Engineering giant GKN battles to hold off £7bn takeover

GKN and its potential buyer Melrose have both begun lobbying the engineering firm’s shareholders as the battle for control hots up.

The news has helped push GKN shares up 3.5% to 435p, compared with the current value of the Melrose offer of 422p a share, or more than £7bn.

On Friday GKN’s shares surged 25% as it rejected the proposed offer from turnaround specialist Melrose, saying it undervalued the company, and put forward its own plans to split the company into separate aerospace and automotive businesses.

GKN has been vulnerable since November when it issued a shock profit warning following problems at its US aerospace business, leading to the departure of proposed chief executive Keith Cummings before he had taken up the post. Anne Stevens, who was announced as GKN’s permanent chief executive on Friday, is now meeting investors to persuade them that the current management team is best placed to turn the business around.

Meanwhile, Melrose is telling GKN investors that the firm is undermanaged and lacks focus. Melrose chief executive, Simon Peckham, said: “GKN shareholders can elect to sell in the market right now … Or they can choose to combine their business with ours and have the majority share in what we are confident will be a business capable of significant value enhancement.”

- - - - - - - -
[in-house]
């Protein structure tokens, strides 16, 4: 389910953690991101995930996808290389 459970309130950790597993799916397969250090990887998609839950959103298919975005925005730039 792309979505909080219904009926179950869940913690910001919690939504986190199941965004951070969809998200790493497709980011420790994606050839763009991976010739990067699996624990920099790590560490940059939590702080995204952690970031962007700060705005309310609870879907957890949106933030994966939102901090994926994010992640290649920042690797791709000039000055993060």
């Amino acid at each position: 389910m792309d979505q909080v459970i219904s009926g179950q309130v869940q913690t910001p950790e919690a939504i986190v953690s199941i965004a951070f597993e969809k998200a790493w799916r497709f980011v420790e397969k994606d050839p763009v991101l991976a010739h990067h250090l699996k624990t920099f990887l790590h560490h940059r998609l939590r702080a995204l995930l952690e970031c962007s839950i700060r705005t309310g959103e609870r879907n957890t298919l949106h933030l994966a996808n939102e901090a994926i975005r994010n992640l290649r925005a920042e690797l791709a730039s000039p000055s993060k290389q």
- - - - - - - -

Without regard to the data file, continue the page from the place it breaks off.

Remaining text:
The meetings are expected over the next two weeks, with Melrose likely to unveil its formal offer after that.

Rival bidders such as private equity firms may gatecrash the bid, with Carlyle mentioned as a possible candidate.

Some analysts believe Melrose may have to raise its offer. Andrew Gollan at Berenberg said a 455p bid would be hard to reject: “We expect Melrose to return with a higher offer for GKN and for it to be accepted: There is an air of inevitability that GKN will end up being owned by Melrose. ”

Jonathan Hurn at Deutsche Bank said: “While … GKN’s strategy [finally offers] a road map for value creation, there is no hiding from the fact that Melrose’s track record of executing operational change has been far better than that of GKN.”

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